Chrome, Firefox get clickjacked

Liam Tung, ZDNet.com.au

29 January 2009 04:20 PM

Security researchers have discovered a flaw affecting Google's Chrome browser which exposes it to clickjacking — where an attacker hijacks a browser's functions by substituting a legitimate link with one of the attacker's choice.

Google has acknowledged the flaw and is working towards a patch for Chrome versions 1.0.154.43 and earlier when running within Windows XP SP2 systems, according to SecNiche security researcher Aditya K Sood.

Sood disclosed the flaw on 27 January and has since posted a proof of concept on the Bugtraq vulnerability disclosure forum.

"Attackers can trick users into performing actions which the users never intended to do and there is no way of tracing such actions later, as the user was genuinely authenticated on the other page," Sood said within the disclosure.

While Google is working on a fix, a spokesperson for the Australian arm of the company pointed out that clickjacking affected all browsers, not just Chrome.

"The [clickjacking] issue is tied to the way the web and web pages were designed to work, and there is no simple fix for any particular browser. We are working with other stakeholders to come up with a standardised long-term mitigation approach," they said.

However, independent security researcher, CEO of Australian security consultancy Novologica, Nishad Herath, told ZDNet.com.au that after running Sood's proof of concept he found that Internet Explorer 8 (release candidate 1 and beta 2 versions) and Opera 9.63 (the latest version) were not exposed to the flaw. But, like Chrome, Firefox 3.0.5 was exposed.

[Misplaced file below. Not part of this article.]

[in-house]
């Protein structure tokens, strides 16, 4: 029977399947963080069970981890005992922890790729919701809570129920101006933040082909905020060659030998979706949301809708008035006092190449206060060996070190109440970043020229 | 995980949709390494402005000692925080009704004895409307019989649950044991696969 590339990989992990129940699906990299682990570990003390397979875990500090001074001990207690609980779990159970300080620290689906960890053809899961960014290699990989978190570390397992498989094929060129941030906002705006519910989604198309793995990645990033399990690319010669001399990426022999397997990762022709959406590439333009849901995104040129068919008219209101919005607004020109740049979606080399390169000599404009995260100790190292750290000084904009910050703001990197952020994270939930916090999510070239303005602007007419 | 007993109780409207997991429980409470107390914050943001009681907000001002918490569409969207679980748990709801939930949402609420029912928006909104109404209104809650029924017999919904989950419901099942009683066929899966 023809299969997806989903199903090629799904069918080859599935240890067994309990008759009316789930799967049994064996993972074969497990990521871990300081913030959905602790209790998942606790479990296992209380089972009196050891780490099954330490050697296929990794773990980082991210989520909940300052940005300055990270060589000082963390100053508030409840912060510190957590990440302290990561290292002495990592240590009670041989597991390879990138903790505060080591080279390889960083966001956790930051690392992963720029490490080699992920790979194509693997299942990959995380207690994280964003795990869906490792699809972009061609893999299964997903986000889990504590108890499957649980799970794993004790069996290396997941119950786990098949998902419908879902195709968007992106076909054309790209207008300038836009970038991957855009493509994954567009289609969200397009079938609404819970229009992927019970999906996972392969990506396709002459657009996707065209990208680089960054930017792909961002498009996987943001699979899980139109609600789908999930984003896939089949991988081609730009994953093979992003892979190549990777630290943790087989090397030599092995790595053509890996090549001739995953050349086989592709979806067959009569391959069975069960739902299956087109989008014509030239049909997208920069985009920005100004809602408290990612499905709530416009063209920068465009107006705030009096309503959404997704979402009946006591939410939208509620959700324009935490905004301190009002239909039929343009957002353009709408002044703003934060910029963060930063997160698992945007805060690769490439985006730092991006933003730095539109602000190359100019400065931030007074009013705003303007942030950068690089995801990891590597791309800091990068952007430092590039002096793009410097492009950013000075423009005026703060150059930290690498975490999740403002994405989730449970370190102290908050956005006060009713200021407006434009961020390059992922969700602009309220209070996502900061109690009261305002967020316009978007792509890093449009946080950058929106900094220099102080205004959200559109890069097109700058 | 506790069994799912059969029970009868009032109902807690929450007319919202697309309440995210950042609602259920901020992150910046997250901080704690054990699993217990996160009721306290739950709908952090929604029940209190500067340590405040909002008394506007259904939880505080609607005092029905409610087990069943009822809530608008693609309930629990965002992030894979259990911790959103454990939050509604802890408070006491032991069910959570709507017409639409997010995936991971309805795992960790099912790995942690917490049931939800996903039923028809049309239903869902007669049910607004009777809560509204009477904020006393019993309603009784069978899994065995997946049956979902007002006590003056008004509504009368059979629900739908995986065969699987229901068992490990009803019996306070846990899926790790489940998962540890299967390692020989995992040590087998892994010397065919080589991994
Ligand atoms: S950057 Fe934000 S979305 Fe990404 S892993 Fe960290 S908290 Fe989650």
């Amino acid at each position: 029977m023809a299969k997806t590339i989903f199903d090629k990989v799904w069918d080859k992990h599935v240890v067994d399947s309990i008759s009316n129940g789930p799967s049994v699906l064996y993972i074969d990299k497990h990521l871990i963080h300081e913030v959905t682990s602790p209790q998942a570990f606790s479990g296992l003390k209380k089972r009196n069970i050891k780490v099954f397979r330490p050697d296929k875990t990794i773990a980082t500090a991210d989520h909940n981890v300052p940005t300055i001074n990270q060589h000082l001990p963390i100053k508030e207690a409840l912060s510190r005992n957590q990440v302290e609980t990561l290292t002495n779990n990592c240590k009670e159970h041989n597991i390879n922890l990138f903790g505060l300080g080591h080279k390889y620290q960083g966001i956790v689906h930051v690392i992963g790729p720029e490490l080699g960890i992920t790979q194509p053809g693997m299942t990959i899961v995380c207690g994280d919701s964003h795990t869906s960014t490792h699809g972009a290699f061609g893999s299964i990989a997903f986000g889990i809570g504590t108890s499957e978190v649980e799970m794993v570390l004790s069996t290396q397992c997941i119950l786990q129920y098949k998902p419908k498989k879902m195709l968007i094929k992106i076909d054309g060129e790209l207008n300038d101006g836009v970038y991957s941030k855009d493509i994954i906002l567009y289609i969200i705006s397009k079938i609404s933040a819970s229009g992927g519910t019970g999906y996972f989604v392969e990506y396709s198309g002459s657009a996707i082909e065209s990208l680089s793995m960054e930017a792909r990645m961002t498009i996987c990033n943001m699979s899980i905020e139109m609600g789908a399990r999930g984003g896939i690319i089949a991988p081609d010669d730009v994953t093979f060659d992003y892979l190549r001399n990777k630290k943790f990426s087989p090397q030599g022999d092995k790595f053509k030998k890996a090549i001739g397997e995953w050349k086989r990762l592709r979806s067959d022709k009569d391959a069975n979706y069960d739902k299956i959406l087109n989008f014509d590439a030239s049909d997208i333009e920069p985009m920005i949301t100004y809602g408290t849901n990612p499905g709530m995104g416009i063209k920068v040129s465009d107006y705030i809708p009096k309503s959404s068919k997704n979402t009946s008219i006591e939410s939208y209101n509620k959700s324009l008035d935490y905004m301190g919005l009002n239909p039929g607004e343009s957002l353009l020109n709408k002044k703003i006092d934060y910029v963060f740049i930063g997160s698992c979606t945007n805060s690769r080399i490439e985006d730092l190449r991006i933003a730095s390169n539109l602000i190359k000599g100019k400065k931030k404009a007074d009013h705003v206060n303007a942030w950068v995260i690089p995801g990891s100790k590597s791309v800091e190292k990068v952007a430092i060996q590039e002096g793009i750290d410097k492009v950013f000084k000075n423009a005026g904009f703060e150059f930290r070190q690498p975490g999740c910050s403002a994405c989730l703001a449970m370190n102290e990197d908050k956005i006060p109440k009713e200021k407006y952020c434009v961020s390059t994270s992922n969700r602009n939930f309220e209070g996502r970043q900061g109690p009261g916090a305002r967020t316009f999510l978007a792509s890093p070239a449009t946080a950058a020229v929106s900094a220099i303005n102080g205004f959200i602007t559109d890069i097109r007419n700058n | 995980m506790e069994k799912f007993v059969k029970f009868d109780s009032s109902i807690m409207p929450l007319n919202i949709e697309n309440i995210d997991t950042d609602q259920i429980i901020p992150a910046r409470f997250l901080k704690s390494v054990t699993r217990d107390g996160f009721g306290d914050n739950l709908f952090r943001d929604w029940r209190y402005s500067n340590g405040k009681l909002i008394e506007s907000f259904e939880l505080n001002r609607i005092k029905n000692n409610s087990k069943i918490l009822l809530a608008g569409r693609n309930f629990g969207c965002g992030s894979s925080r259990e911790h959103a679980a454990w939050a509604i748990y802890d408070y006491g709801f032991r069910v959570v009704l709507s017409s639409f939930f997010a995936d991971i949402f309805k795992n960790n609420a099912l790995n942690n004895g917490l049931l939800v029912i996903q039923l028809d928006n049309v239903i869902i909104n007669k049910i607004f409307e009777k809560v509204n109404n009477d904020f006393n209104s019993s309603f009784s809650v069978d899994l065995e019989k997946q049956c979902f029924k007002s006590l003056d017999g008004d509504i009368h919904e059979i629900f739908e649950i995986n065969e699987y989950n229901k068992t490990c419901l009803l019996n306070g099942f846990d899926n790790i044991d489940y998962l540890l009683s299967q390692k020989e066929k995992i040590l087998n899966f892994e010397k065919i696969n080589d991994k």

Google's security researchers had not found any attacks in the wild which exploited the specific vulnerability, said Google's spokesperson.

Clickjacking is a relatively new browser attack which security researchers Robert Hansen and Jeremiah Grossman gave a talk on late last year at the Open Web Application Security Project (OWASP) security conference in New York. The attack broadly fits within the category of cross-site scripting forgery, where an attacker uses maliciously crafted HTML or JavaScript code to force a victim's web browser to send an HTTP request to a website of their choosing.

"Clickjacking means that any interaction you have with a website you're on, for example like clicking on a link, may not do what you expect it to do," explained Herath.

"You may click on a link that looks like it's pointing to a picture on Flickr, but in reality, it might first direct you to a drive-by-download server that serves malware. These types of attacks can be used to make you interact with web services you're already logged onto in ways that you would never want to, without you even knowing that it has happened."

http://www.zdnet.com.au/news/software/soa/Chrome-Firefox-get-clickjacked/0,130061733,339294633,00.htm

However, independent security researcher, CEO of Australian security consultancy Novologica, Nishad Herath, told ZDNet.com.au that after running Sood's proof of concept he found that Internet Explorer 8 (release candidate 1 and beta 2 versions) and Opera 9.63 (the latest version) were not exposed to the flaw. But, like Chrome, Firefox 3.0.5 was exposed.

Opera 9.63 is safe 🙂

15 Replies to “Chrome, Firefox get clickjacked”

  1. thanks Chas,I will give this link to my friend John who sent me a link also from Spain :)what a mess!!!I guess using Opera did not make it clear :)thanks for sharing!

  2. Nilesh writes: